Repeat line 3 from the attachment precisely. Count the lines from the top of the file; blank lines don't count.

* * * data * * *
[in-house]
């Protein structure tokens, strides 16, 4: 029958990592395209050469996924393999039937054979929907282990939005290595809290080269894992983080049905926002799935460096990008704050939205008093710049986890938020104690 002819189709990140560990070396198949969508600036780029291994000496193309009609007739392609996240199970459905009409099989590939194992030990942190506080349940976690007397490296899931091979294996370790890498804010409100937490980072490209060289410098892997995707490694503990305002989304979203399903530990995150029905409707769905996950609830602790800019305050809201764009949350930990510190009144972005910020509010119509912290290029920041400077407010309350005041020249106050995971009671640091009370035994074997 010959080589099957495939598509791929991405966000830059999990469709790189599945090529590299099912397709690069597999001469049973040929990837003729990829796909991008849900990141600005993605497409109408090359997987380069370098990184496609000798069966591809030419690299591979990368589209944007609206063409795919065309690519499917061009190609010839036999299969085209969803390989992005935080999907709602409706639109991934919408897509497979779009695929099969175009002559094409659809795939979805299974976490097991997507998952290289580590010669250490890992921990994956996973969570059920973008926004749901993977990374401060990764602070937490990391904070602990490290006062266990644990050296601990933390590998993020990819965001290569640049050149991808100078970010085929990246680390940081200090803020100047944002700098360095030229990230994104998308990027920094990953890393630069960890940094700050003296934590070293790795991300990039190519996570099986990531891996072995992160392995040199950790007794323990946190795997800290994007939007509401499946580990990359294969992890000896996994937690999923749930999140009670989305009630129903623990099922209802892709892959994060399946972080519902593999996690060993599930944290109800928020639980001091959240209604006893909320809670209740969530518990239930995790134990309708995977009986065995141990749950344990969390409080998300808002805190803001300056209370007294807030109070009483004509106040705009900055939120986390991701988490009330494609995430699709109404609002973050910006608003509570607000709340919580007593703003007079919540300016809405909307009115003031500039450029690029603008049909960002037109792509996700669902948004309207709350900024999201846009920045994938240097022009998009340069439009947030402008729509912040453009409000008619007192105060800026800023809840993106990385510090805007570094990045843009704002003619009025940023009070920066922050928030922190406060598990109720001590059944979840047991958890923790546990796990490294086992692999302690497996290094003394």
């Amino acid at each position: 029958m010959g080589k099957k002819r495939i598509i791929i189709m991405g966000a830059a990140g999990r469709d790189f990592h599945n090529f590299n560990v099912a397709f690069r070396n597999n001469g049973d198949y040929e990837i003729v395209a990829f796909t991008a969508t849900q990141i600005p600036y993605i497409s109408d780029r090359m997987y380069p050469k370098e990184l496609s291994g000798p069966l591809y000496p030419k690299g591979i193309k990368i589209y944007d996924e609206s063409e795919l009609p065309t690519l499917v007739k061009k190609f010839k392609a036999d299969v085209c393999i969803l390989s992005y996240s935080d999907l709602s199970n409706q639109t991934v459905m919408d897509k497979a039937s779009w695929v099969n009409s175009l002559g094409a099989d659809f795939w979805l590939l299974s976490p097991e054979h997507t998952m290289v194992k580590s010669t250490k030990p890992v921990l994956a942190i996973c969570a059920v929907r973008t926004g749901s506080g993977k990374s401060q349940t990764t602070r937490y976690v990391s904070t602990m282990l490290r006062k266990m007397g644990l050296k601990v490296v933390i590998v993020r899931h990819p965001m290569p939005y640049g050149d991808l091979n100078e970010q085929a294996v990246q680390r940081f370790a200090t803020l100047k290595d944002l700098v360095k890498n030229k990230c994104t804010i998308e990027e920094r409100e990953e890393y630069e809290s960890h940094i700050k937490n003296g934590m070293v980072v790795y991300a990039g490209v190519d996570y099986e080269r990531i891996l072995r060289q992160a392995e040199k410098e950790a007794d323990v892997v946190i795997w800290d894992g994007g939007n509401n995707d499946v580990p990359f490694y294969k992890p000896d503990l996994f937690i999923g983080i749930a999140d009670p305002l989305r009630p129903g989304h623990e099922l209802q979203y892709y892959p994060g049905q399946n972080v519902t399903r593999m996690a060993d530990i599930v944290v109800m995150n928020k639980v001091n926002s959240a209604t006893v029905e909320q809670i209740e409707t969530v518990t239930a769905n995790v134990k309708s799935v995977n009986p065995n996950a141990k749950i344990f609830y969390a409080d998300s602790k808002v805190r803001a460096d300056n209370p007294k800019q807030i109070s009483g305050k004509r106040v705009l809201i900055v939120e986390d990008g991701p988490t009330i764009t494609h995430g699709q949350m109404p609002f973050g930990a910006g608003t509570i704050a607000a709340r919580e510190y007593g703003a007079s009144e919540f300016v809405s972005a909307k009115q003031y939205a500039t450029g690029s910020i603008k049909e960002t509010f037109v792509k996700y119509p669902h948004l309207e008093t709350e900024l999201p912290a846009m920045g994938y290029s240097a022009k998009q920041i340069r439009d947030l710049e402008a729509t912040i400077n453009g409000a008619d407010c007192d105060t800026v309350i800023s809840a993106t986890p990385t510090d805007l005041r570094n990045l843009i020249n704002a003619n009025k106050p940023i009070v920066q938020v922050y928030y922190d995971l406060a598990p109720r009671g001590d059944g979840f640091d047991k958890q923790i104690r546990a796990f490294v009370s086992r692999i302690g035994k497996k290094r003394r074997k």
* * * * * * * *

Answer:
């Amino acid at each position: 029958m010959g080589k099957k002819r495939i598509i791929i189709m991405g966000a830059a990140g999990r469709d790189f990592h599945n090529f590299n560990v099912a397709f690069r070396n597999n001469g049973d198949y040929e990837i003729v395209a990829f796909t991008a969508t849900q990141i600005p600036y993605i497409s109408d780029r090359m997987y380069p050469k370098e990184l496609s291994g000798p069966l591809y000496p030419k690299g591979i193309k990368i589209y944007d996924e609206s063409e795919l009609p065309t690519l499917v007739k061009k190609f010839k392609a036999d299969v085209c393999i969803l390989s992005y996240s935080d999907l709602s199970n409706q639109t991934v459905m919408d897509k497979a039937s779009w695929v099969n009409s175009l002559g094409a099989d659809f795939w979805l590939l299974s976490p097991e054979h997507t998952m290289v194992k580590s010669t250490k030990p890992v921990l994956a942190i996973c969570a059920v929907r973008t926004g749901s506080g993977k990374s401060q349940t990764t602070r937490y976690v990391s904070t602990m282990l490290r006062k266990m007397g644990l050296k601990v490296v933390i590998v993020r899931h990819p965001m290569p939005y640049g050149d991808l091979n100078e970010q085929a294996v990246q680390r940081f370790a200090t803020l100047k290595d944002l700098v360095k890498n030229k990230c994104t804010i998308e990027e920094r409100e990953e890393y630069e809290s960890h940094i700050k937490n003296g934590m070293v980072v790795y991300a990039g490209v190519d996570y099986e080269r990531i891996l072995r060289q992160a392995e040199k410098e950790a007794d323990v892997v946190i795997w800290d894992g994007g939007n509401n995707d499946v580990p990359f490694y294969k992890p000896d503990l996994f937690i999923g983080i749930a999140d009670p305002l989305r009630p129903g989304h623990e099922l209802q979203y892709y892959p994060g049905q399946n972080v519902t399903r593999m996690a060993d530990i599930v944290v109800m995150n928020k639980v001091n926002s959240a209604t006893v029905e909320q809670i209740e409707t969530v518990t239930a769905n995790v134990k309708s799935v995977n009986p065995n996950a141990k749950i344990f609830y969390a409080d998300s602790k808002v805190r803001a460096d300056n209370p007294k800019q807030i109070s009483g305050k004509r106040v705009l809201i900055v939120e986390d990008g991701p988490t009330i764009t494609h995430g699709q949350m109404p609002f973050g930990a910006g608003t509570i704050a607000a709340r919580e510190y007593g703003a007079s009144e919540f300016v809405s972005a909307k009115q003031y939205a500039t450029g690029s910020i603008k049909e960002t509010f037109v792509k996700y119509p669902h948004l309207e008093t709350e900024l999201p912290a846009m920045g994938y290029s240097a022009k998009q920041i340069r439009d947030l710049e402008a729509t912040i400077n453009g409000a008619d407010c007192d105060t800026v309350i800023s809840a993106t986890p990385t510090d805007l005041r570094n990045l843009i020249n704002a003619n009025k106050p940023i009070v920066q938020v922050y928030y922190d995971l406060a598990p109720r009671g001590d059944g979840f640091d047991k958890q923790i104690r546990a796990f490294v009370s086992r692999i302690g035994k497996k290094r003394r074997k």